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Oculus Touch controls have hidden messages, including Big Brother reference

Oculus, the VR headset owned by Facebook, has been in some of a controversy, having discovered some odd hidden messages in new Oculus Touch controls.

The messages are quite heavy in the cheek – although it is probably too close to the leg for some – and is present on production hardware, since they were only intended for prototypes. The head of the VR product on Facebook and Oculus co-founder Nate Mitchell took on Twitter to explain what happened here.

Mitchell further clarified:" While I appreciate Easter eggs, these were inappropriate and should have been removed. The integrity and functionality of the hardware was not damaged and we have established our process so it will not happen again. "

The messages are printed on the cables within the actual controls, so you would not know they were there unless you actually open your controller (not something most will do, of course).

some of the Twitter people are far from dissatisfied with this development and actually want to get hold of one of the "limited edition" controllers (which obviously will be removed these messages, according to Mitchell's statement).

There are actually some people suggesting this could be a kind of publicity stunt to increase the profile of Oculus before the soon-to-be launched Oculus Quest and Oculus Rift S.

Masonic handshake?

However, it seems rather unlikely considering "Big Brother watching" and "The Masons Were Here" (probably a reference to the Masons) Mass is given, which has predictably provoked much controversy with other online comments that do not see the funny side n, especially considering Facebook's latest record of user data, in one way or another.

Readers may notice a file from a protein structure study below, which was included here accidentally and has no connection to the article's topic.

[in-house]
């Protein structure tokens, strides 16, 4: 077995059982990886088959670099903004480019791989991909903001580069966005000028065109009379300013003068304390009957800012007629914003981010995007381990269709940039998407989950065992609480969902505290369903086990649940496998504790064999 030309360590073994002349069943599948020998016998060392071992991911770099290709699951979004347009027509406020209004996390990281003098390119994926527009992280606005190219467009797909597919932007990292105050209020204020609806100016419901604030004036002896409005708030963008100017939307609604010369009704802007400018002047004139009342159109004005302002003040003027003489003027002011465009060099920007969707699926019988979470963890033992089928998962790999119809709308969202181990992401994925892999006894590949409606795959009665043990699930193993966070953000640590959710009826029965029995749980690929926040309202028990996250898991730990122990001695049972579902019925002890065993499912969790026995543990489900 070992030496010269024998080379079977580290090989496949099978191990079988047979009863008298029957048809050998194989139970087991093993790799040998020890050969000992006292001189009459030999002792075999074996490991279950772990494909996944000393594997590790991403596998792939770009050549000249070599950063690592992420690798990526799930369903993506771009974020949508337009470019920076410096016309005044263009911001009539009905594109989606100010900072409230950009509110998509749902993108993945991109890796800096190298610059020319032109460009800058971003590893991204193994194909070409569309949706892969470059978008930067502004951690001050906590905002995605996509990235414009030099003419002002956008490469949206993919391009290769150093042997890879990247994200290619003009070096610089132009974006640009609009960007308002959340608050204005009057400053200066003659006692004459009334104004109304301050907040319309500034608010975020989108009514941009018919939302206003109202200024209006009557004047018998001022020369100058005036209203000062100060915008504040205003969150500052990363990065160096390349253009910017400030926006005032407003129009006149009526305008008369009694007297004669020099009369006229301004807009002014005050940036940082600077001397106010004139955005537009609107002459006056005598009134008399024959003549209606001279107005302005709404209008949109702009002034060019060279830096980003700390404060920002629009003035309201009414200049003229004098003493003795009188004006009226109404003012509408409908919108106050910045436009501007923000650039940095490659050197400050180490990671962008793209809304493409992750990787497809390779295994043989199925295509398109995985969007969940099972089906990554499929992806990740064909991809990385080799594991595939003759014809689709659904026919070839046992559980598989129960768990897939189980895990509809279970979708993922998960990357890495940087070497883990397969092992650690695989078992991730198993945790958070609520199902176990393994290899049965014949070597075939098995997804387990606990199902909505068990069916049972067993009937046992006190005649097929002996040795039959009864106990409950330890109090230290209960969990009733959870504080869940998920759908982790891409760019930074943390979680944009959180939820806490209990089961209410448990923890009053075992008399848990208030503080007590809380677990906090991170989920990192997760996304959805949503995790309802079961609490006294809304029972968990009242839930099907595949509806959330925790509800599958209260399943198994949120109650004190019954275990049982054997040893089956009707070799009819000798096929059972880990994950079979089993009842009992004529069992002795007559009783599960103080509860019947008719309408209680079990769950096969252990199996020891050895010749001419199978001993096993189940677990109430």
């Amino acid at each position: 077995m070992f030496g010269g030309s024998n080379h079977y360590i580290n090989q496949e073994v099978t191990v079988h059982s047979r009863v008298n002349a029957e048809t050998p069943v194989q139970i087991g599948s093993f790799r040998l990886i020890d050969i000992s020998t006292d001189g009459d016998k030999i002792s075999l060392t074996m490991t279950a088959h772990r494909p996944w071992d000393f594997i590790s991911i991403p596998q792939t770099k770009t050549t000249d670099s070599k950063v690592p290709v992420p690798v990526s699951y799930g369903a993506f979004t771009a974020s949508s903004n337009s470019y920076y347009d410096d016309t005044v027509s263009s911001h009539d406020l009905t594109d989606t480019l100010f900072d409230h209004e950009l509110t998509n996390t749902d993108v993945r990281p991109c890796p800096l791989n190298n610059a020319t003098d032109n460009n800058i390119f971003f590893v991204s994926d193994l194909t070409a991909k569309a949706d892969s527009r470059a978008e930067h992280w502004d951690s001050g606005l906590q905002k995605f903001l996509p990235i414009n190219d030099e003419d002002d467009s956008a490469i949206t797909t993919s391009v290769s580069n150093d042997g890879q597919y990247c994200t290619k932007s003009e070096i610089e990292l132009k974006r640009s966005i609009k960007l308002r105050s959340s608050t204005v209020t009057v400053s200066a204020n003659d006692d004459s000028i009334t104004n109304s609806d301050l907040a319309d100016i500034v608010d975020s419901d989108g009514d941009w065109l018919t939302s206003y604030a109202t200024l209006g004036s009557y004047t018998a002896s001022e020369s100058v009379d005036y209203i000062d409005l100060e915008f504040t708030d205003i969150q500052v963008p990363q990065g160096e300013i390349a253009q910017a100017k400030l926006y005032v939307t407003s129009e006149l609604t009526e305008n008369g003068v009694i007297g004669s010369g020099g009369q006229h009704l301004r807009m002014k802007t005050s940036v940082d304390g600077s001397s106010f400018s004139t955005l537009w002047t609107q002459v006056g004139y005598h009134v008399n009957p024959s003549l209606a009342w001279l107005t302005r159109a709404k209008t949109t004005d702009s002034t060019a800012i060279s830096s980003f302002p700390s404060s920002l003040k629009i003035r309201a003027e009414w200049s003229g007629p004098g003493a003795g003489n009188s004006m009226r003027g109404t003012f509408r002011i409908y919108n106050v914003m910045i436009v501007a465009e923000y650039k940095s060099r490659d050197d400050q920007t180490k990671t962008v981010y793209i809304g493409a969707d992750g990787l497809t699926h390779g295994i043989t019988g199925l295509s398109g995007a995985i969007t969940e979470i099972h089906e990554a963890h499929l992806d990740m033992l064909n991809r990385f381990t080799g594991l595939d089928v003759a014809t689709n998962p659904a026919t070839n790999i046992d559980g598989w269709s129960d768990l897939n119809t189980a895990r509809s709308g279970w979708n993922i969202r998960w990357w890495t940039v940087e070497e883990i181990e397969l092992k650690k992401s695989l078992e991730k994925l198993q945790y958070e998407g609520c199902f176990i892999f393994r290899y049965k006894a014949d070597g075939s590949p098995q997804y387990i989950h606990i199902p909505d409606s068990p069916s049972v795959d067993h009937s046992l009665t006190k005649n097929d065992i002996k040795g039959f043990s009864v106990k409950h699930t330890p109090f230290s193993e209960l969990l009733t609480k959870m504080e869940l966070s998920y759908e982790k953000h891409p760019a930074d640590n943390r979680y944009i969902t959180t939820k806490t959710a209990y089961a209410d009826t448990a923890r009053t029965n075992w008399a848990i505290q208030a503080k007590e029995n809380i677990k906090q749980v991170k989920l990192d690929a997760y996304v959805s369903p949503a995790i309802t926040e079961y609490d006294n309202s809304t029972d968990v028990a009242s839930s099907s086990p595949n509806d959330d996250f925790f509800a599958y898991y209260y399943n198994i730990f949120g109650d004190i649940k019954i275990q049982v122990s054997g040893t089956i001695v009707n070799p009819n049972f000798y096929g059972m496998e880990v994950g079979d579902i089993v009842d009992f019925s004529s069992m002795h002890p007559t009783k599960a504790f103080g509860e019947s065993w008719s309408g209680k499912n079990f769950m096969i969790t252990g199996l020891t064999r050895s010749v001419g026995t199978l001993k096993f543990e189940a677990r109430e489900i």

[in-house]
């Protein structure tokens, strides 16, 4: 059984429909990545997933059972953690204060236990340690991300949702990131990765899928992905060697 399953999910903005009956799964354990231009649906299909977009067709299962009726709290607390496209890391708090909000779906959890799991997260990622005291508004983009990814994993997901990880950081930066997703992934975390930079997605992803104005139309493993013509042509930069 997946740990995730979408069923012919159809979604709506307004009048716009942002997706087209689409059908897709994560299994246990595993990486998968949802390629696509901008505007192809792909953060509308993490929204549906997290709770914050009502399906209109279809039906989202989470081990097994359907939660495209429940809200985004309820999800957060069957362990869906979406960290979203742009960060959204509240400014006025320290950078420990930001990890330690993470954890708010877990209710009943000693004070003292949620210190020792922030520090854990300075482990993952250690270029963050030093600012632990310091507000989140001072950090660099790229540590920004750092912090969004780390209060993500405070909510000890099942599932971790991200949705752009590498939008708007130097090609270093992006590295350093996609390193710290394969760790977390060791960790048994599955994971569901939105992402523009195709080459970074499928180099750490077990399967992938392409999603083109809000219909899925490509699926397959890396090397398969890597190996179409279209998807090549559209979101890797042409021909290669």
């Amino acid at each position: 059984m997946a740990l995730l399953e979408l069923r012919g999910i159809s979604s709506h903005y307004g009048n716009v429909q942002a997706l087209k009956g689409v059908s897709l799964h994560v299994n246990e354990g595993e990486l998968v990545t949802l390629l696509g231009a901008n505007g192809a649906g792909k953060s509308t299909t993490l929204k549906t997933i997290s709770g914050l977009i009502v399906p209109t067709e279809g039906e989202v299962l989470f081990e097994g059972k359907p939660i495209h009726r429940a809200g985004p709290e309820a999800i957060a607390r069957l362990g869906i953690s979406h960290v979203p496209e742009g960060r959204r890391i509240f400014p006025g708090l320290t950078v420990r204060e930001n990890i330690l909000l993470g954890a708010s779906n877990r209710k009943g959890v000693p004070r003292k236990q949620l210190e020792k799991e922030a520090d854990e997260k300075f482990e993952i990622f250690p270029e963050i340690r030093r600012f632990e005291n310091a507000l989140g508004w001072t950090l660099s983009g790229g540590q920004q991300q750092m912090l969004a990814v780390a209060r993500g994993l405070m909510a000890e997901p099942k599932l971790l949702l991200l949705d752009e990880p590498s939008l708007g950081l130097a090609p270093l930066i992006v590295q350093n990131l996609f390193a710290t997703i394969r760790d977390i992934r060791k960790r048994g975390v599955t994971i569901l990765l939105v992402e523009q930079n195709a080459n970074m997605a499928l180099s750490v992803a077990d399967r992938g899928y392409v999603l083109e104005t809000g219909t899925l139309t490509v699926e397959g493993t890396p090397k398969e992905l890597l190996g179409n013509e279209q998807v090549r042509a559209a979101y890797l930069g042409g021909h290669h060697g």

Please note that Big Brother and iFixit messages were only presented on a very limited number of developer packages, according to Mitchell, and not on touchscreens intended for retail.

Regardless of whether the messages triggered by private rights activists or conspiracy theorists, the other potential problem here is the idea that those who make the control units "argue about" with production hardware, which no doubt seems to be too professional in some circles. Mitchell is therefore careful to emphasize that the units' "integrity and functionality" are not unaffected.

To say that the other side of the coin is argued by many is that some letters on a cable will not make any difference, and we should all have

It's just that some people have difficulty laughing when it comes to everything related to Facebook and data, of course …

Via Slashgear

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